We are also bound to admit that, considering her size and her importance, Ireland has received but a scanty share of royal and political patronage. The residence of the Queen in Scotland has entirely eradicated old jealousies and disputes, and made the two parts of the Island one to all practical intents and purposes. Why should we despair of the effects of a similar treatment, when applied to a race so sociable and so susceptible to all kindly influences as the Irish? A hundred years ago the Duke of Rutland was sent over to drink the Irish into good humour. Times and manners have changed, but we cannot help thinking that the good humour and kindness, without the drinking, might, if exercised by some prominent member of the Royal family, produce the happiest results. At any rate, when we consider how great an effect may be produced on a sensitive and quick-witted people, by the wish to conciliate their goodwill and affection, we are inexcusable for not having long ago tried the experiment, and still more inexcusable if we leave it untried now. If the affection of the Irish people is worth having, it is surely worth seek

more useful to the nation, and more honourable to himself, than that which might be rendered by one of the sons of the Queen, who should devote his best energies to the grateful and, we believe, by no means difficult task of winning to the Royal family of England the affections of a people whom we believe nothing but systematic neglect could have estranged. Another complaint which may justly be made on behalf of Ireland is that she has been somewhat overlooked in the distribution of public patronage. We do not think that Ireland has had her fair share in the allocation of public establishments. In a rich country these things are hardly felt, in a poor one they are regarded as great benefits. Nothing that tends to break the monotony of Irish life and Irish employment can be wisely neglected. There is one grievance which Ireland shares in common with the two other portions of the United Kingdom, of which she may be said to be in some degree at least the author, that is the impossibility which she shares in common with England and Scotland of passing the most necessary bills through Parliament. Take, for instance, the Valuation Bill, a measure which from its importance, and its obvious necessity and justice, would long ago have commanded the assent of any legislature in the world except our own. It may be said, “Physician, healthyself. Give up the inveterate habit of obstruction, and you as well as Ireland shall benefit by the reformation. This may be very true and very telling in the mouth of a smart debater, but, after all, mankind are not to be governed by epigrams, nor is an exposure of the reason why work is not done in itself a sufficient excuse for not doing it. We ought to be able to govern by the means which the Constitution places at our disposal, and the fact that one part of the machine refuses to work, is no excuse for leaving our work undone, but only an incentive to find some other way of doing it. It is a melancholy, but an undoubted, fact, that a certain number of members of Parliament have openly adopted the idea, not only that their duty consists in doing nothing themselves towards discharging the office of a legislature, but that they are bound to exert their utmost efforts in order to make those who are willing to work as useless as they are. As we have no means of getting rid at once of persons who take so singular a view of the office which they hold, the only thing that occurs to us is to find some one who will do the duty for them. As these tactics have rendered it impossible for Parliament to discharge its duties, and as those duties cannot be left permanently undischarged, we must find some other body to do the work. There must be a division of labour, and as we are to have one Parliament which is to do little else except talk, and that for the purpose of preventing work, we must invent some inferior machine which may supply the deficiency. The New Zealanders have two generals, one to act and the other to talk, and we cannot, we fear, do better than follow their example. of districts of suitable magnitude, in the hope that, as it has taken the Imperial Parliament six hundred years to discover that it is the duty of a Member of Parliament to do nothing himself and, as far as in him lies, to prevent any one else from doing anything, the ignorance of these new bodies may enable us to get on, for a time at least, with the humbler functions of legislation by local bodies in each county inferior in rank and position but blessed with the quality of doing business. Parliament, even were it inclined to work, is overtaxed, and now that it has pretty nearly struck work altogether, the time seems to have arrived for diminishing the quantity of business which it has determined not to do. There still remains the question what can be done towards appeasing the desire of Ireland for Home Rule and giving her as much of it as is consistent with the unity and integrity of the Empire. As we understand them, we apprehend no Home Rule Members desire a total exclusion of themselves from the House of Commons, but only the limitation of their own labours to such matters as concern the whole Empire and not any particular part of it. We are not sure that we perfectly seize their meaning, and it is just conceivable that any two of them separately interrogated might give a different outline of what they are preparing for themselves and their country. This is not unnatural. Their first business is to demolish, and till that has been done the ideas of reconstruction must necessarily remain in a crude and half-formed state. It is not, as we understand it, so much that they object to legislate for other people as that they will not allow other people to legislate for them. We beg to draw attention for a moment to those members for Irish constituencies who are not Home Rulers. Out of the Elysian Fields, where the sky is always cloudless, there is no repose so profound as that which these favoured persons seem to enjoy. The worst of being a moderate and reasonable man is that you are perpetually involved in conflicts with those who are extreme and unreasonable. Your repose does not depend on yourself, but on the unruly wills and affections of turbulent persons who are perpetually raising unpopular and embarrassing questions. From this trouble the Conservative and moderate Irish are almost wholly exempt. They have no occasion to say anything. The proposals of the Home Rulers are so startling and so extravagant that the Government of the day is bound for its own credit to deal with them, and there is no occasion for an Irish Member, unless he is fond of leading forlorn hopes, to mix himself in the dispute at all. Thus a totally false issue is raised. The dispute, instead of seeming, as it really is, a controversy between a loose and undisciplined majority and a large minority of Irish Members, is represented most untruly to the country as a dispute between England on the one side and Ireland united on the other. But this misapprehension of the true elements of the disputants and of the dispute is not the whole mischief. The Anti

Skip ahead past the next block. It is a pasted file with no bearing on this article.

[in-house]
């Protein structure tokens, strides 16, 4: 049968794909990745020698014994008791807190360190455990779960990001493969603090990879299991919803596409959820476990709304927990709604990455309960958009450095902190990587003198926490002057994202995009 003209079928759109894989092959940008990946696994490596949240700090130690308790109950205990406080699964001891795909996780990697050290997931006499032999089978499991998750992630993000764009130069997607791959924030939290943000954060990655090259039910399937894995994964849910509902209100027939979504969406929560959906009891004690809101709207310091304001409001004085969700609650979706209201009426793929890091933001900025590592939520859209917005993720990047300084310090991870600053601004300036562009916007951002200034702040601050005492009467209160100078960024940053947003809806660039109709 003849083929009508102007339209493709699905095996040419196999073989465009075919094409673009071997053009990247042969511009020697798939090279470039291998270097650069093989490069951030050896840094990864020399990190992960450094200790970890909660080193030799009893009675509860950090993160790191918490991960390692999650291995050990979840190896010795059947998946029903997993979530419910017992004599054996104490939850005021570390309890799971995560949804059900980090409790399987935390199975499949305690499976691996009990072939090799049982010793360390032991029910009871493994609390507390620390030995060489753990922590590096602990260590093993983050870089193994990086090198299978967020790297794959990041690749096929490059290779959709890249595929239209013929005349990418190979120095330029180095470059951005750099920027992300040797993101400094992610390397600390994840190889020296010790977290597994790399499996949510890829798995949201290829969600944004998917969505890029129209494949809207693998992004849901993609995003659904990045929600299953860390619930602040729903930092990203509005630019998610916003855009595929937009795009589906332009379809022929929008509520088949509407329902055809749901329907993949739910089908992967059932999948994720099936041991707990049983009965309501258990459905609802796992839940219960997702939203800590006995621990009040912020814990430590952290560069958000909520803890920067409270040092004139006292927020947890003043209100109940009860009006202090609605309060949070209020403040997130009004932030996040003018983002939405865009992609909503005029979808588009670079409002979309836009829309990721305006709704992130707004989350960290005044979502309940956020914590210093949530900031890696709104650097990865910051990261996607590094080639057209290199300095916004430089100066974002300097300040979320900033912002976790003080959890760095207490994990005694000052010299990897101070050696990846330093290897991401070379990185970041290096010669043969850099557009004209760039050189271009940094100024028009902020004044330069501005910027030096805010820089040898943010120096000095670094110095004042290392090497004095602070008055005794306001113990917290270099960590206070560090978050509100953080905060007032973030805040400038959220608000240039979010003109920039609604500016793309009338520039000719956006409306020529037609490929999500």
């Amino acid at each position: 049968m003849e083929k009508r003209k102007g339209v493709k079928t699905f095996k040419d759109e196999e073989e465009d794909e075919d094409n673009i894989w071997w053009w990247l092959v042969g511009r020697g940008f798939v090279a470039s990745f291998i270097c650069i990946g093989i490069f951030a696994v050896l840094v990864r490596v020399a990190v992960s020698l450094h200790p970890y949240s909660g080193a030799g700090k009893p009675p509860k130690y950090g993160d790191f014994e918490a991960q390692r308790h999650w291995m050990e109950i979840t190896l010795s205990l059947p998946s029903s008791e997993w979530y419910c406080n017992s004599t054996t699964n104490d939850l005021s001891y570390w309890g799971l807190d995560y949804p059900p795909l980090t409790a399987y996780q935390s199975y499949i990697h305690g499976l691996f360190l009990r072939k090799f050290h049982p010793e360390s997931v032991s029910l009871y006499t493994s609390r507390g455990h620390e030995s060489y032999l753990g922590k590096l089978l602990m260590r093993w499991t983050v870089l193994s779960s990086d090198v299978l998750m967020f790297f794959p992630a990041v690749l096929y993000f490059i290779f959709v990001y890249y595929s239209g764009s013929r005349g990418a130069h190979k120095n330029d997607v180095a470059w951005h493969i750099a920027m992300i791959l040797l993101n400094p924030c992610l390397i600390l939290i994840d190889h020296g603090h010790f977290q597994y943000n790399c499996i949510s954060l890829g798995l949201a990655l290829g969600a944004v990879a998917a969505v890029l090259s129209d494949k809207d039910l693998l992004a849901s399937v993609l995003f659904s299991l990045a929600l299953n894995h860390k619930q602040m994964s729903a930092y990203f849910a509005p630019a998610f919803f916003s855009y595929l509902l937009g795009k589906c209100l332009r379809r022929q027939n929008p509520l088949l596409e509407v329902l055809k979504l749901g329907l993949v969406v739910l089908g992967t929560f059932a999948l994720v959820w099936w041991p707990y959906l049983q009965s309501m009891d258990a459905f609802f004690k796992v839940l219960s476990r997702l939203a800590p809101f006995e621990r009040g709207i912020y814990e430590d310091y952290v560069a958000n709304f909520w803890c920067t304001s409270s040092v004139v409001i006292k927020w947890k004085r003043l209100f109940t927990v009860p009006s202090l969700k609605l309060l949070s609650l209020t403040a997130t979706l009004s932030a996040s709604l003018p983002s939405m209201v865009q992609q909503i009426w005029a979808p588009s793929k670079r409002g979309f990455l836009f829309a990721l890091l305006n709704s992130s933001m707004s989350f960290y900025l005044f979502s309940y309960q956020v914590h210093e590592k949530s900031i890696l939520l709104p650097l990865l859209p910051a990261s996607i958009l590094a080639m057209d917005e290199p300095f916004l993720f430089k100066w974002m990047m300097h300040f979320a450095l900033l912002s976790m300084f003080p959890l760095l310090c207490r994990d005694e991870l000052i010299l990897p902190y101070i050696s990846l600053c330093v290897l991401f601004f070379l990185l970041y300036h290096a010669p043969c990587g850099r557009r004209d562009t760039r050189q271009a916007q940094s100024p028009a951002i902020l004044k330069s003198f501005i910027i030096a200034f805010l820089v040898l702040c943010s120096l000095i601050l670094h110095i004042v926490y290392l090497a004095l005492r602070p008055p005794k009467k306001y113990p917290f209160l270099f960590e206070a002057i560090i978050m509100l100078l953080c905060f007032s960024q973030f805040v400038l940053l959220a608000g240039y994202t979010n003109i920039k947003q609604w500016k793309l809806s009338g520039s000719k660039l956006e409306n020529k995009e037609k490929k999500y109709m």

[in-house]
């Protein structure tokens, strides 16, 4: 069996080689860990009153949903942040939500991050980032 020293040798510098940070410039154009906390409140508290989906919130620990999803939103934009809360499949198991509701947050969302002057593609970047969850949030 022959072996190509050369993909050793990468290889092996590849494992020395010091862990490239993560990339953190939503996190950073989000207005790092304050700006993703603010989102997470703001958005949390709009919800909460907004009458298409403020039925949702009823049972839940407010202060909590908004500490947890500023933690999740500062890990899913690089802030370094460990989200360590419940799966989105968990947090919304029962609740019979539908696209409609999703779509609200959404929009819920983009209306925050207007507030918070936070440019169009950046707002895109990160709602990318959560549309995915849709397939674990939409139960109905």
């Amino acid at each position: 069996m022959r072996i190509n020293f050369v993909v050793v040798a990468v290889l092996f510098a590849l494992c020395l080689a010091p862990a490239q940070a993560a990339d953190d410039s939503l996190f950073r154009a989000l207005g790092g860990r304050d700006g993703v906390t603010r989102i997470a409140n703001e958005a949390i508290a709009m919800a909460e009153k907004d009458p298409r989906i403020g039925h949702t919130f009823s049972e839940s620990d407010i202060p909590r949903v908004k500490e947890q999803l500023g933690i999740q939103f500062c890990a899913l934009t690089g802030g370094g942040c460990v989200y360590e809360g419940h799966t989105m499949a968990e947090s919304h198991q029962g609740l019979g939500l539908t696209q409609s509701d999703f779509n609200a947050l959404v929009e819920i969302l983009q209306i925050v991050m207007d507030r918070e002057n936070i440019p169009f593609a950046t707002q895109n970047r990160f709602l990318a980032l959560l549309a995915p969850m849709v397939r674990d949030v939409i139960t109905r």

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solid phalanx of English and Scotch Anti-Repealers have no inducement to risk their popularity by violently opposing their countrymen. The strength of the Repealers is in the belief which they as well as their antagonists have that there is not the slightest chance that repeal will be carried. On that point they are perfectly at their ease, and can afford to make many concessions and arrangements which they could not dream of if there was not England to stand between them and their pretended adversaries. It is also very probable that the zeal of many pretended advocates of repeal would abate if they found themselves placed in a position which would make it necessary to take a more active and decided part than is implied in mere acquiescence. We also believe that if by any means the Irish opponents of repeal could be put in the front of the battle, their influence would be used with far more energy than at present, to oppose the election of Repealers. In order, therefore, to yield as far as is possible to the real or pretended wish of Irish members, that they should have a more exclusive part in Irish legislation, we would propose that every Bill brought forward on Irish subjects should, before it is read a second time, be submitted to a committee composed of Irish members only. The House would then have, before it was called upon to decide on any Irish question, the advantage of seeing the opinion of the Irish members of both sides, for or against the measure, and especially of hearing what the Conservative side of the House would have to say for or against it. There would be in fact, sitting not at Dublin but at Westminster, an Irish Parliament composed of IoS members, untainted by any English element or alloy, with the fullest opportunity of considering and debating any Irish question which might be brought before it. We do not suppose that in such a body the time would be consumed in making speeches for the mere purpose of delay, or in reading Blue books. We assume that such a body purified of all English dross would address itself to the subjects before it, and we should thus have all the good without the evil of a repeal of the Union. If this shall turn out to be the case, we shall have gained a most important point. We shall have what we do not get now—both sides of Irish opinion fully and fairly represented, which, we are sanguine enough to think, would be with the Irish as we find it with the English, a long step towards conciliation and agreement. If it should unhappily turn out otherwise, and the Irish should insist on practising against each other the tactics which they have practised with such signal success against us, they will have furnished an unanswerable argument against the repeal of the Union. For what good purpose would be answered by creating a Parliament in which the avowed object would be to talk against time, or rather against each other, in order to prevent the business which they were summoned to transact from being done? The opinions of such a committee could not fail to have great influence with the House of Commons, especially if it appeared from